When feeding the garden it’s best to use natural fertilisers, such as manures, blood & bone, fish emulsion or blended organic fertilisers. No matter what kind of fertiliser we choose to use, it’s important to apply the right amount, and no more! For plants, over-fertilising is as bad as under-fertilising, and for gardeners, using more fertiliser than necessary is costly and wasteful.
How do we know how much fertiliser to use?
The product label of every commercial fertiliser list the application rate, how much to use per specified area, and also the application frequency, when and how often the product should be applied to the garden.
How Much Manure Do I Need to Feed the Garden?
Non-commercial fertilisers, such as bags of cow and sheep manure usually don’t specify application rates.
Cow or sheep manure is a fairly mild fertiliser, apply 2-4 litres per square metre (2-4L/m²) of garden bed.
Tip: A regular household bucket holds 9 litres, so a bucketful of cow or sheep can be applied over an area of around 2.5-4.5 square metres (2.5-4.5m²) and dug into the soil.
Chicken manure is a much stronger fertiliser, so it’s applied in smaller amounts, but more frequently. Apply around 150g per square metre (150g/m²) prior to planting, and then apply 100g per square metre (100g/m²) every 8-10 weeks during the growth period if desired.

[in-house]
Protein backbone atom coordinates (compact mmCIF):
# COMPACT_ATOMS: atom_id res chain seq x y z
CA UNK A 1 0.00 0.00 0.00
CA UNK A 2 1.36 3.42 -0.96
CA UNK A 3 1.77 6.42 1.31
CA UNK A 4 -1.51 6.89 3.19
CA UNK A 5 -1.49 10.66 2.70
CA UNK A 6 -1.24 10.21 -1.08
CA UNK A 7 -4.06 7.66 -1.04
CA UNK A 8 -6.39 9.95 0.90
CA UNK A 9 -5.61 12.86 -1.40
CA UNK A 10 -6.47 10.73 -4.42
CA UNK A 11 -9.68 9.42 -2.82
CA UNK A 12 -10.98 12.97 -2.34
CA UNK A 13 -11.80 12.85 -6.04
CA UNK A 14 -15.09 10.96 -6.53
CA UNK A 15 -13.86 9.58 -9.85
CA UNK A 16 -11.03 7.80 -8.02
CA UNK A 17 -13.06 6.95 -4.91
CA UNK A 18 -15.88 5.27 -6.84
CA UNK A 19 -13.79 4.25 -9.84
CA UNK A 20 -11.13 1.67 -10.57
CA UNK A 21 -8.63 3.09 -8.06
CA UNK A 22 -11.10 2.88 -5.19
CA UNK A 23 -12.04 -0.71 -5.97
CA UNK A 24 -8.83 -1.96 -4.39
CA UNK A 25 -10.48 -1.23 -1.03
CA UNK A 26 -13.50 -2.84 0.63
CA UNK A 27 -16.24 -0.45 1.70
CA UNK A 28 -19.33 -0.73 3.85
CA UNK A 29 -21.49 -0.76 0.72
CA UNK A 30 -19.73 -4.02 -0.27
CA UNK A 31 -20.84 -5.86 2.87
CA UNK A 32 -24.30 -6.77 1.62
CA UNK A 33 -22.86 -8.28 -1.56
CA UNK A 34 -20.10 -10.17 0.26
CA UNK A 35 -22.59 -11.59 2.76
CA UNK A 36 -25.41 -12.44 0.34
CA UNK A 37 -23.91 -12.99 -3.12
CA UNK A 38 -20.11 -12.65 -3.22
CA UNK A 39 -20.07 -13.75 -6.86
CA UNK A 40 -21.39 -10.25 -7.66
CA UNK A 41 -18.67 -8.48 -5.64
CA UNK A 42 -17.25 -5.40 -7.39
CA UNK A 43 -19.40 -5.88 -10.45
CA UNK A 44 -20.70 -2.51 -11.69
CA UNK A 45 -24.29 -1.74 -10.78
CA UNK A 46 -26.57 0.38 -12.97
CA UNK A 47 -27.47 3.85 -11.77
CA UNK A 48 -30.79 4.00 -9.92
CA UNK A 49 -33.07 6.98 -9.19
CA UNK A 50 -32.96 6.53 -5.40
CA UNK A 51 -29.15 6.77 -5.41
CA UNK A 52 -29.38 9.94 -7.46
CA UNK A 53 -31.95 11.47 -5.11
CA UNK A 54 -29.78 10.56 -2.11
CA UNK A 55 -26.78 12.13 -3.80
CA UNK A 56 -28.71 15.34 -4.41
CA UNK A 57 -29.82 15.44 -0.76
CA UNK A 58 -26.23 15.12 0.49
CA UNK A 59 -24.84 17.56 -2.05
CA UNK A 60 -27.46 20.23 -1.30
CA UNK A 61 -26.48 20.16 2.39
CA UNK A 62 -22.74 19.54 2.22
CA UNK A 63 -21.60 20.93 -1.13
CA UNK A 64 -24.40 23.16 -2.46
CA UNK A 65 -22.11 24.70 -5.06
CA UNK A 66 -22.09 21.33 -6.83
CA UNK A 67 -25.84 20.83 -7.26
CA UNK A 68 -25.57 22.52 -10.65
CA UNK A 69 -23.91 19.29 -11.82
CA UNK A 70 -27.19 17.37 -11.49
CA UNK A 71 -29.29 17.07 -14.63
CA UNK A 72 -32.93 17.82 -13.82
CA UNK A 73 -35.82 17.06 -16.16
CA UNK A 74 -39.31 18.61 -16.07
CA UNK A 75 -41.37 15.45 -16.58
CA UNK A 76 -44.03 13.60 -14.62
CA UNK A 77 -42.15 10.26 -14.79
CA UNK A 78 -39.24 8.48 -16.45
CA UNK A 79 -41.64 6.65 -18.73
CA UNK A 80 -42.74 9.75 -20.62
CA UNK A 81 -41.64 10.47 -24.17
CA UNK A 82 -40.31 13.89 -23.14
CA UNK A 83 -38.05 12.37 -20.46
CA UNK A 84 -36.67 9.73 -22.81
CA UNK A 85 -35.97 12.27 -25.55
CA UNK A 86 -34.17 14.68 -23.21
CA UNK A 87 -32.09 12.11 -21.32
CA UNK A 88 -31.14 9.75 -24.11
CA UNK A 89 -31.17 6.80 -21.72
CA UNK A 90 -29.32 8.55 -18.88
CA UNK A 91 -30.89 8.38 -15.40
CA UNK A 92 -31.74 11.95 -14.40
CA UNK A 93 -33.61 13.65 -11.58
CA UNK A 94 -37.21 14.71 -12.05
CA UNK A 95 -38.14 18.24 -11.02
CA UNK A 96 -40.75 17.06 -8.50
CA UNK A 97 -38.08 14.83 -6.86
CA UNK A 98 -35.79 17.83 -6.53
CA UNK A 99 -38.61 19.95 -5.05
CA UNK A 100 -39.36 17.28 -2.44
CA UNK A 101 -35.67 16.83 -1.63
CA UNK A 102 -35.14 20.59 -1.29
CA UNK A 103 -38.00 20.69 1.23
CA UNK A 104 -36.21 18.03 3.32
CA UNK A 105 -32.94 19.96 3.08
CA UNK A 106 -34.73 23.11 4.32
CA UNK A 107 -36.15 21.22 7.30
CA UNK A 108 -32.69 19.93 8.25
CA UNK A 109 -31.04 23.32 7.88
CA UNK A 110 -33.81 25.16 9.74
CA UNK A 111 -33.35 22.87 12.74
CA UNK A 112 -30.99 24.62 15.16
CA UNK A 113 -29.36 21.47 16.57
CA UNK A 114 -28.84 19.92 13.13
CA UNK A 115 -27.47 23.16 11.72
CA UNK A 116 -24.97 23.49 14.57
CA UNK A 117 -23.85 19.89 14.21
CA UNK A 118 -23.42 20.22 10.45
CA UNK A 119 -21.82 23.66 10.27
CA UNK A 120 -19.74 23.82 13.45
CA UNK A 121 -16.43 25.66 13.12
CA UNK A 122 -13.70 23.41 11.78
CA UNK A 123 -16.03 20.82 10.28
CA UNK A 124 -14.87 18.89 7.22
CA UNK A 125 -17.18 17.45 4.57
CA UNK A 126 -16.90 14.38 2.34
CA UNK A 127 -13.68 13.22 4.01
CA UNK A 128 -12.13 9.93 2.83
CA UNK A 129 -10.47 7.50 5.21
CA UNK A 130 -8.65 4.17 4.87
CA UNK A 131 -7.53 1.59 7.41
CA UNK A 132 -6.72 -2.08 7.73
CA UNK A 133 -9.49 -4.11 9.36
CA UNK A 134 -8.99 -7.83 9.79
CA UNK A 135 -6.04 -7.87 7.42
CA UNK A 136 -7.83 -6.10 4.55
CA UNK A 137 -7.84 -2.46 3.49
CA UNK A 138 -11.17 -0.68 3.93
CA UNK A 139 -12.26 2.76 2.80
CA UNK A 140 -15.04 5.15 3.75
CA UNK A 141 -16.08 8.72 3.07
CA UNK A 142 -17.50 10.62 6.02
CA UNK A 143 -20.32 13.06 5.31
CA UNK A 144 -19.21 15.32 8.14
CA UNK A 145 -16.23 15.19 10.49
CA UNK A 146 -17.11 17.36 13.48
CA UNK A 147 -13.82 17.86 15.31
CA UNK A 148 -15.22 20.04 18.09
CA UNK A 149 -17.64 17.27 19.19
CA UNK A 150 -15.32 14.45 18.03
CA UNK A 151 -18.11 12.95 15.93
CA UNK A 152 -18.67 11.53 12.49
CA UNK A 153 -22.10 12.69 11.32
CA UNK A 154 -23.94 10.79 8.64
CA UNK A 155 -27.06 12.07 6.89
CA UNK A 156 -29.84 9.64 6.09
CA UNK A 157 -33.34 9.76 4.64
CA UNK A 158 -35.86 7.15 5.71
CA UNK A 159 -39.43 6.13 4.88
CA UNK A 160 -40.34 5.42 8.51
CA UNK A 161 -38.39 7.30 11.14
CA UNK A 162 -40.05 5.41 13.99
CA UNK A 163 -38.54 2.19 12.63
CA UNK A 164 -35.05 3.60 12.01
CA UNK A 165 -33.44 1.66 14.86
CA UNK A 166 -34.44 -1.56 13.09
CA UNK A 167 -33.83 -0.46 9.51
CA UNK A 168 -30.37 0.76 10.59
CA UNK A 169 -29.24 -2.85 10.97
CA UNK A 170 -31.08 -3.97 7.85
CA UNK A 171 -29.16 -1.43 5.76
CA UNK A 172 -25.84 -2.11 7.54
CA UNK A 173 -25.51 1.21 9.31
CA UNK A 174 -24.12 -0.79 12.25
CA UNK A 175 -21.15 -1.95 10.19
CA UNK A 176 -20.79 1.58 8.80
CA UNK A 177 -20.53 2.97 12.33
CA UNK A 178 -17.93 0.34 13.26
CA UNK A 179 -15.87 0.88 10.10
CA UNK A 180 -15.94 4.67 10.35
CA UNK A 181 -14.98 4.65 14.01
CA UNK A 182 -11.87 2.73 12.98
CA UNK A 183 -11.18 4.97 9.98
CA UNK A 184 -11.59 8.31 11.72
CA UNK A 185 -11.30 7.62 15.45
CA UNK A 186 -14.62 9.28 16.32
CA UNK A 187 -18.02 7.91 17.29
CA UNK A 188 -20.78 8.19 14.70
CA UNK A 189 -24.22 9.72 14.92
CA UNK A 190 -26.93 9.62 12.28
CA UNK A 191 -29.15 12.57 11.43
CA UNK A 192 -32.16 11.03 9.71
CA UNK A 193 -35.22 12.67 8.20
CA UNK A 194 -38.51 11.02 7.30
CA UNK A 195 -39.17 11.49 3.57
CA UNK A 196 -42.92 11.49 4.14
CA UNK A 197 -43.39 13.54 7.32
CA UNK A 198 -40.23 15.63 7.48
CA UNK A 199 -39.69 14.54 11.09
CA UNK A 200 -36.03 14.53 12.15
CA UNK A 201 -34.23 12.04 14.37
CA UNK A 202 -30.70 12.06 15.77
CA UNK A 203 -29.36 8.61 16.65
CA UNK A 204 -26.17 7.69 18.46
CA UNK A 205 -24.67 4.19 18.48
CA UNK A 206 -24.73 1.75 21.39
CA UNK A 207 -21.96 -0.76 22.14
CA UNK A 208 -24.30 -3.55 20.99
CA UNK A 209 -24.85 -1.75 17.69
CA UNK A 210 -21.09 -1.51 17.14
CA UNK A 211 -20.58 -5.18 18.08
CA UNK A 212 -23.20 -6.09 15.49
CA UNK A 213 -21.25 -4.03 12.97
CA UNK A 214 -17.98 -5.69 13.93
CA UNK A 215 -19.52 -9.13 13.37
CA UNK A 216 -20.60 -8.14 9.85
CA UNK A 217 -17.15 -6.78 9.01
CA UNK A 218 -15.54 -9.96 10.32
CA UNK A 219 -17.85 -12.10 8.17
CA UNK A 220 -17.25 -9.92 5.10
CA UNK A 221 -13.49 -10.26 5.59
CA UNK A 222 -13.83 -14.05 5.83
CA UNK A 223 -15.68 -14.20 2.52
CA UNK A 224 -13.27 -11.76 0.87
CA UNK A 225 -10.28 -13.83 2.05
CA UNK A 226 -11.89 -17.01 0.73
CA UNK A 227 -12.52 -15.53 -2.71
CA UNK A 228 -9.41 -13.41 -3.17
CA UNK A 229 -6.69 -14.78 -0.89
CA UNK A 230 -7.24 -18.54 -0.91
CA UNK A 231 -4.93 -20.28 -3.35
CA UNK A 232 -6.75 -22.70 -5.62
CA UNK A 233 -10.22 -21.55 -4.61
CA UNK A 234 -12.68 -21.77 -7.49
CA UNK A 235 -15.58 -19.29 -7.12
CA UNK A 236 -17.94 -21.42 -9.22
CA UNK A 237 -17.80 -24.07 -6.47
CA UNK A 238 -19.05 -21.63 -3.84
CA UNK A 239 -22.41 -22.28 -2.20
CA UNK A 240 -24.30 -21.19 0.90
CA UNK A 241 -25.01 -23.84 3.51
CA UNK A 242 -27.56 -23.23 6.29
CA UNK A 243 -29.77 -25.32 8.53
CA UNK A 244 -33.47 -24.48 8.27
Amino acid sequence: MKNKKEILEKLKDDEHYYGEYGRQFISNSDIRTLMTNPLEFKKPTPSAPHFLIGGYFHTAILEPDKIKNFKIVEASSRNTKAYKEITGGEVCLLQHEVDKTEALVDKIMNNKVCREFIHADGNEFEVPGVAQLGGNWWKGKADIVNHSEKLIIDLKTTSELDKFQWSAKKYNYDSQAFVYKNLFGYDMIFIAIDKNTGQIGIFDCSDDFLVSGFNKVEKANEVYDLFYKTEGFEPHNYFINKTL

Keep in mind that chicken manure releases its nutrients faster than other manures, and only lasts around 6 months in the soil.
Sheep and cow manure, which are much milder manures, release their nutrients more slowly over a 12-month period.
How Often Should Manure Be Applied to The Garden?
At the very minimum, a garden should be fed with fertiliser twice a year, once at the start of spring (September in the southern hemisphere, March in the northern hemisphere) for the warm season crops, and then again at the start of autumn (March in the southern hemisphere, September in the northern hemisphere) for the cool season crops.
The garden can be fertilised more often though, as often as every 8-weeks (2 months), between spring and autumn.
In temperate climates, gardens should not be fertilised after the start of autumn. When the weather cools down, soil temperatures drop and the soil nutrient nitrogen, which is responsible for leafy green growth of plants, becomes unavailable for plant uptake.